As children learn to walk, there are multiple possible deviations in their walking pattern that you may notice. Two of the more common gait deviations that we see as physical therapists are out toeing and in-toeing, also known as duck footed and pigeon toed, respectively.
If a child has an out toeing gait pattern, their feet will turn outwards while they walk. Out-toeing is sometimes referred to as “duck footed”. Out toeing or “duck footed” is the opposite of pigeon toe, which we explain below. There are multiple causes for out-toeing and most often are due to skeletal abnormalities, muscle imbalances, or is neurological in nature. Skeletal abnormalities may be outward rotation of the thigh bone in the hip joint (femoral retroversion) or outward rotation of the lower leg bone (external tibial torsion.)
If a child has a neurological diagnosis or high/low muscle tone, this may lead to a flat foot position. Often, children with flat feet may also walk with an out toeing gait pattern. If there is an imbalance in muscle strength and length of the hip muscles, the tighter outer hip muscles may pull on the hip and rotate the hips outwards, especially if the muscles on the inside of the hips are weaker.
Comparatively, if a child has an in-toeing gait pattern, their feet will turn inwards while they walk. In-toeing is sometimes referred to as “pigeon toed”, which is the opposite of duck toed. This gait pattern may also be caused by skeletal abnormalities, muscle imbalances, or is neurological in nature. If a child is in toeing, they may have inward rotation of the thigh bone in the hip joint (femoral anteversion) or inward rotation of the lower leg bone (internal tibial torsion.)
Typically, higher muscle tone of the inner thigh muscles associated with neurological diagnoses causes an in-toeing pattern. The structure of your child’s foot may impact their gait, specifically if the inner portion of their foot appears to be concave and the outside of their foot appears convex (metatarsus adductus.)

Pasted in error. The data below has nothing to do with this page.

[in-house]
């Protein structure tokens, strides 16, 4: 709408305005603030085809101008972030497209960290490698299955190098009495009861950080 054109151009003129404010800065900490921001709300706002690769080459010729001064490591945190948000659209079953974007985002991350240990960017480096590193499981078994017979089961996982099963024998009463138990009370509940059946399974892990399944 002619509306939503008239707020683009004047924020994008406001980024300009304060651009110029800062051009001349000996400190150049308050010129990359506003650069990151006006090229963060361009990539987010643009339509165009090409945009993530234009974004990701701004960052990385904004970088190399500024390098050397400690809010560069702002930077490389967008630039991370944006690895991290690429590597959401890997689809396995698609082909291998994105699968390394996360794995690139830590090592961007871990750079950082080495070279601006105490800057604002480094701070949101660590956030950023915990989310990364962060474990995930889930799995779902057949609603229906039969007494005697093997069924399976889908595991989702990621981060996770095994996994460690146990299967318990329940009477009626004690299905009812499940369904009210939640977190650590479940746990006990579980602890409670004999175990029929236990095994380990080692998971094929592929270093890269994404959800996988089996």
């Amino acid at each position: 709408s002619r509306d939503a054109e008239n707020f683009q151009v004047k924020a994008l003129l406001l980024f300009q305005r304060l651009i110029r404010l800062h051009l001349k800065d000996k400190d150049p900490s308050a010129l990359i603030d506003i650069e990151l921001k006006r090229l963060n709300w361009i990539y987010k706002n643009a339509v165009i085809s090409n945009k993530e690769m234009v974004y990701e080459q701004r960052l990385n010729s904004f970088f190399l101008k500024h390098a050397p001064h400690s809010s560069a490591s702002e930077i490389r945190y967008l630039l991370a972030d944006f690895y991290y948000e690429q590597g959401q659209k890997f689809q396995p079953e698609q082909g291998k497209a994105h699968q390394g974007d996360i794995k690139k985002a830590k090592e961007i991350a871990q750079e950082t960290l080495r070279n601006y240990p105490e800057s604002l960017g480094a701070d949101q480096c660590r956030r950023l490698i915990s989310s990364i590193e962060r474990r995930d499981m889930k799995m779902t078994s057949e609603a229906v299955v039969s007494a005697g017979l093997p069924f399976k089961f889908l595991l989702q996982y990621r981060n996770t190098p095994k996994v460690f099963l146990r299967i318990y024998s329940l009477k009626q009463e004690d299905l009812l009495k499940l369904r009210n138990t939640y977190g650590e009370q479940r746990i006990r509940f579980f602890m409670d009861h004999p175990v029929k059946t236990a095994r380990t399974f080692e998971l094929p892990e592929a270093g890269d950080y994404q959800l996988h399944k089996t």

If there is an imbalance in muscle strength and length in the hip muscles, the tighter inner hip and thigh muscles may pull on the hip and rotate the hips inwards, especially if the muscles on the outside of the hips are weaker. Physical therapy can help to address these gait deviations.
Below is a list of exercises you can practice at home with your child to work on building their strength and flexibility.
Below are a few suggestions for pigeon toe exercises to try with your child.
We hope you found this pigeon-toed vs. duck-footed overview helpful. If your child is walking with either of these gait deviations, especially if it is impacting his or her balance, safety, or ability to keep up with his or her peers, it may be necessary to schedule a pediatric physical therapy evaluation so a PT can customize a home exercise program specifically for your child. An individualized home exercise program will help you understand how to correct pigeon toe (in-toeing) or duck footed (out-toeing) gait patterns.
Micayla Pedrick is a pediatric physical therapist at NAPA Center Boston. Micayla’s favorite springtime activity is growing fresh vegetables and herbs in her garden to cook with in new recipes. Her 3-year-old Husky, Theo, loves to keep her company while frolicking through the yard and gobbling up delicious zucchini, cucumbers, and tomatoes!